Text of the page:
Mitch McConnell has introduced a measure authorizing the use of force against ISIS.
Mitch McConnell has introduced a measure authorizing the use of force against ISIS. No, he really did.

 

Congress may, just may, finally take up a joint resolution authorizing President Obama to use military force against ISIS.

Senate Majority Leader Mitch McConnell quietly introduced just such a measure on Wednesday, and with so little fanfare that the move surprised even his own colleagues:

When the National Journal asked Senate Majority Whip John Cornyn to comment on the fact that McConnell had introduced the resolution, he replied, “He did?”

Here’s the text of the operative part of the proposed authorization. The full resolution can be read here:

The President is authorized to use all necessary and appropriate force in order to defend the national security of the United States against the continuing threat posed by the Islamic State of Iraq and the Levant, its associated forces, organizations, and persons, and any successor organizations.

But look what’s missing here:

  • There’s no expiration date for the authorization.
  • There are no imposed geographical limitations in terms of authorized theater of operations.
  • There’s no limitations imposed in terms of states, groups, or individuals who can be targeted militarily.
  • And most importantly, there are no limits placed on the extent of military force that the president can employ, including as many American “boots-on-the-ground” as this, or any future president, thinks is necessary.

In short, under the McConnell proposal, this president, and his successors, will be authorized to use any level of force, anywhere in the world, for as long as he or she wants, so long as a link to ISIS can be asserted. It’s the 9/11 authorization all over again, just with the names changed.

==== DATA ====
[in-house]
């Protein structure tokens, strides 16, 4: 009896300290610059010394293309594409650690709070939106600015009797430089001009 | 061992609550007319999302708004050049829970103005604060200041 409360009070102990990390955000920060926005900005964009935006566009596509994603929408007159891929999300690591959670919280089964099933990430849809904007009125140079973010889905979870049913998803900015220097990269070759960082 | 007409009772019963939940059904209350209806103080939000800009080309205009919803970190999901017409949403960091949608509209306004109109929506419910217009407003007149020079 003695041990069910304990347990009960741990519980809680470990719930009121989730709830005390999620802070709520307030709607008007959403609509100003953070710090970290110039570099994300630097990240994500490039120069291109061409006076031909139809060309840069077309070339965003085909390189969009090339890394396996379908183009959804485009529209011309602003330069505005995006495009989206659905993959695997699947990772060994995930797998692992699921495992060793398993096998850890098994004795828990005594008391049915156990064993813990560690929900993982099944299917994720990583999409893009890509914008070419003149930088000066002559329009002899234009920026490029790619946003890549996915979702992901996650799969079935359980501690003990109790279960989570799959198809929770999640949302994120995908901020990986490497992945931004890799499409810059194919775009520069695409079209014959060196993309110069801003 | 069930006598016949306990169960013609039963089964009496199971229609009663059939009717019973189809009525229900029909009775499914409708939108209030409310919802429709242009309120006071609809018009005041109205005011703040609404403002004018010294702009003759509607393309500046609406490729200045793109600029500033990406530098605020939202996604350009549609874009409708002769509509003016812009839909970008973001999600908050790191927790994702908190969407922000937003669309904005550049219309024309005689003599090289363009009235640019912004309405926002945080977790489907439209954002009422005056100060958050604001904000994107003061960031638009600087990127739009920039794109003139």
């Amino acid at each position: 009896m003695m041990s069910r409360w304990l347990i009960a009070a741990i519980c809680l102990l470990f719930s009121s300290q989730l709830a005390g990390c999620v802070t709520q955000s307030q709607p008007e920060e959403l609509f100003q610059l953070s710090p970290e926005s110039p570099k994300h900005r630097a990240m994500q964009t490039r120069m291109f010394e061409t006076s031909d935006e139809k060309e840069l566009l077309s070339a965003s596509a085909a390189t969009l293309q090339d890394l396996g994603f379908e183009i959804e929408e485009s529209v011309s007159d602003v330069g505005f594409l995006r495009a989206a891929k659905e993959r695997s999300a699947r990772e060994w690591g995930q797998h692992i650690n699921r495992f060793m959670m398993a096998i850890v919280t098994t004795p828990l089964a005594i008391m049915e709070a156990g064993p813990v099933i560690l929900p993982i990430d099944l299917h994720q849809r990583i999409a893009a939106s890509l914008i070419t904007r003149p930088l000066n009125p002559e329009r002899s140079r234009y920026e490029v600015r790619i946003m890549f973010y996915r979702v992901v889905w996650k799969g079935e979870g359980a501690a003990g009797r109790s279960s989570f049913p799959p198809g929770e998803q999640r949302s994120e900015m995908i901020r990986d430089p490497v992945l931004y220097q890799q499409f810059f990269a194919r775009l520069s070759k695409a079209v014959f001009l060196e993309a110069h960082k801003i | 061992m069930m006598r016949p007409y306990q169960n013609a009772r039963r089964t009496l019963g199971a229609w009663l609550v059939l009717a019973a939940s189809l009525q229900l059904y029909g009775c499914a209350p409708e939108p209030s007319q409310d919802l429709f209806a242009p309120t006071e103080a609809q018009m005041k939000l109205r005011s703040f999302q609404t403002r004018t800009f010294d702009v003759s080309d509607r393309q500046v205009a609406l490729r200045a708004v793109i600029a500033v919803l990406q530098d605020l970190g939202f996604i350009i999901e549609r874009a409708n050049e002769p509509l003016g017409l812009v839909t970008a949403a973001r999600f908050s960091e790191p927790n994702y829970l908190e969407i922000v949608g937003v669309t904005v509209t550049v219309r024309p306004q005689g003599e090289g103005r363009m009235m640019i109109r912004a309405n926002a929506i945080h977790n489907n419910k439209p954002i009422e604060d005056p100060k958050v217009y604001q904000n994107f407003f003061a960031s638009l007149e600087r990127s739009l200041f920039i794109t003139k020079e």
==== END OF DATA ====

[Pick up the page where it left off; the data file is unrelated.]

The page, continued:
As I wrote back in November, up until now the Obama Administration had been relying on that post-9/11 authorization to use force against Al Qaeda for the legal authority to drop bombs on ISIS and to assist local forces in Iraq and Syria, including with special forces units. And Congress, until now, had shown no appetite for putting itself on the hook by giving the president a new authorization, despite Obama’s explicit request for one back in February 2015.

So this new measure is a step in the right direction in terms of assigning real responsibility for policy toward ISIS and creating a framework of accountability for its outcome. All of which is why its not likely to make any real difference.

Because one thing that we have long known is that Congress really doesn’t like having to answer for military operations. If they authorize something and it goes disastrously wrong they don’t want the blame. If they tie the president’s hands by refusing to authorize and something catastrophic happens later, they don’t want to have to explain that either.

Congress wants to be able to hold presidents accountable for how they use military force, but doesn’t want to take responsibility itself. From Congress’ perspective it’s just easier, and safer, to let the president go his own way so that they can cheerlead or snipe as they see fit and as the political winds blow.

So it is unsurprising that McConnell, having introduced a joint resolution, seems in absolutely no hurry to schedule a vote. The Atlantic report cited at the top of this post sums the situation up nicely:

The president’s undeclared war on ISIS puts Republicans in an awkward spot. GOP leaders don’t want to look as though they have ceded authority, a perception Republicans risk if they fail to act as a check on the administration’s power to deploy military force. But if Congress does authorize military force, such an action might be construed as a stamp of approval for the president’s broader foreign-policy objectives, making it harder for the GOP to credibly level criticism against the administration as it fights the Islamic State.

For now, McConnell can point to the resolution as evidence that Republicans are working to hold the president accountable, and perhaps convince the administration to take a harder-line in the fight against ISIS. The measure also gives the majority leader a chance to paint a picture of a more assertive brand of Republican foreign policy compared to a more constrained approach from the administration.